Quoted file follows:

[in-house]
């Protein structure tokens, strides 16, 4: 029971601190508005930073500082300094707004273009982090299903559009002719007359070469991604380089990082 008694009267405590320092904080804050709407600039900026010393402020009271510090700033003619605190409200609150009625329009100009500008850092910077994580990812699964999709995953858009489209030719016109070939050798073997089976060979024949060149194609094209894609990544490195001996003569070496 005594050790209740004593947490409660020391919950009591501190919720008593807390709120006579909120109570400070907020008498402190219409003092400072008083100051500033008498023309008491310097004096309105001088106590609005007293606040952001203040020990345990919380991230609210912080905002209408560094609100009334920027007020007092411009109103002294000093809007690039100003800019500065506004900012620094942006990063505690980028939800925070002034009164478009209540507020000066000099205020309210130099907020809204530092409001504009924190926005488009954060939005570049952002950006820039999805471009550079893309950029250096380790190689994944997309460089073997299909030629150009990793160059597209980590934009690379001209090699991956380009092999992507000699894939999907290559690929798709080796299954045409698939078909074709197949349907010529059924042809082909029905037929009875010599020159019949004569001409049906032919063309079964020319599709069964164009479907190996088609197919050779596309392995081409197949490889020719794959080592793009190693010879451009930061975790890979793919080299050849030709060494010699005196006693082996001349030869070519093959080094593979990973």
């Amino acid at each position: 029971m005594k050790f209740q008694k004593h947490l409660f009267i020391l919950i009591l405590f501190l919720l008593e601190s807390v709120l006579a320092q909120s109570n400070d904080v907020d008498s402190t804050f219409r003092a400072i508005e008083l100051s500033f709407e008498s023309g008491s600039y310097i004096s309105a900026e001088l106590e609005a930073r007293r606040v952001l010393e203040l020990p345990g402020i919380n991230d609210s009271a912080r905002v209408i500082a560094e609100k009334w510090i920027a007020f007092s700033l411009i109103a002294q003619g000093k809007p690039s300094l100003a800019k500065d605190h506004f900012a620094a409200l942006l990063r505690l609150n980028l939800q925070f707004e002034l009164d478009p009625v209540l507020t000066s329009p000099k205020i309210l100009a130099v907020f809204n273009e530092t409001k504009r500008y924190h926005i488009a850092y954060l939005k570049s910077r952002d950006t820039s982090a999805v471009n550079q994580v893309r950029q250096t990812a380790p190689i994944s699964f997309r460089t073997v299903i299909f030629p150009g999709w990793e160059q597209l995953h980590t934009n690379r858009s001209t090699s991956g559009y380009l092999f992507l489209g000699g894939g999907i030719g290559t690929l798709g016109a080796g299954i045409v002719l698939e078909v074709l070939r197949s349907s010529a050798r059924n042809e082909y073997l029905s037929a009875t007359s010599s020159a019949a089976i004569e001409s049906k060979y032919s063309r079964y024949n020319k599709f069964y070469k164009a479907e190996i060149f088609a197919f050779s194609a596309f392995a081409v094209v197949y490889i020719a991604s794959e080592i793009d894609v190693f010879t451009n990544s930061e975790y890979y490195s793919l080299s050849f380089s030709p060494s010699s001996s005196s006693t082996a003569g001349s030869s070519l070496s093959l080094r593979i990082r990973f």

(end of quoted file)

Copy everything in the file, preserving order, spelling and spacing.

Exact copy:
[in-house]
């Protein structure tokens, strides 16, 4: 029971601190508005930073500082300094707004273009982090299903559009002719007359070469991604380089990082 008694009267405590320092904080804050709407600039900026010393402020009271510090700033003619605190409200609150009625329009100009500008850092910077994580990812699964999709995953858009489209030719016109070939050798073997089976060979024949060149194609094209894609990544490195001996003569070496 005594050790209740004593947490409660020391919950009591501190919720008593807390709120006579909120109570400070907020008498402190219409003092400072008083100051500033008498023309008491310097004096309105001088106590609005007293606040952001203040020990345990919380991230609210912080905002209408560094609100009334920027007020007092411009109103002294000093809007690039100003800019500065506004900012620094942006990063505690980028939800925070002034009164478009209540507020000066000099205020309210130099907020809204530092409001504009924190926005488009954060939005570049952002950006820039999805471009550079893309950029250096380790190689994944997309460089073997299909030629150009990793160059597209980590934009690379001209090699991956380009092999992507000699894939999907290559690929798709080796299954045409698939078909074709197949349907010529059924042809082909029905037929009875010599020159019949004569001409049906032919063309079964020319599709069964164009479907190996088609197919050779596309392995081409197949490889020719794959080592793009190693010879451009930061975790890979793919080299050849030709060494010699005196006693082996001349030869070519093959080094593979990973």
């Amino acid at each position: 029971m005594k050790f209740q008694k004593h947490l409660f009267i020391l919950i009591l405590f501190l919720l008593e601190s807390v709120l006579a320092q909120s109570n400070d904080v907020d008498s402190t804050f219409r003092a400072i508005e008083l100051s500033f709407e008498s023309g008491s600039y310097i004096s309105a900026e001088l106590e609005a930073r007293r606040v952001l010393e203040l020990p345990g402020i919380n991230d609210s009271a912080r905002v209408i500082a560094e609100k009334w510090i920027a007020f007092s700033l411009i109103a002294q003619g000093k809007p690039s300094l100003a800019k500065d605190h506004f900012a620094a409200l942006l990063r505690l609150n980028l939800q925070f707004e002034l009164d478009p009625v209540l507020t000066s329009p000099k205020i309210l100009a130099v907020f809204n273009e530092t409001k504009r500008y924190h926005i488009a850092y954060l939005k570049s910077r952002d950006t820039s982090a999805v471009n550079q994580v893309r950029q250096t990812a380790p190689i994944s699964f997309r460089t073997v299903i299909f030629p150009g999709w990793e160059q597209l995953h980590t934009n690379r858009s001209t090699s991956g559009y380009l092999f992507l489209g000699g894939g999907i030719g290559t690929l798709g016109a080796g299954i045409v002719l698939e078909v074709l070939r197949s349907s010529a050798r059924n042809e082909y073997l029905s037929a009875t007359s010599s020159a019949a089976i004569e001409s049906k060979y032919s063309r079964y024949n020319k599709f069964y070469k164009a479907e190996i060149f088609a197919f050779s194609a596309f392995a081409v094209v197949y490889i020719a991604s794959e080592i793009d894609v190693f010879t451009n990544s930061e975790y890979y490195s793919l080299s050849f380089s030709p060494s010699s001996s005196s006693t082996a003569g001349s030869s070519l070496s093959l080094r593979i990082r990973f």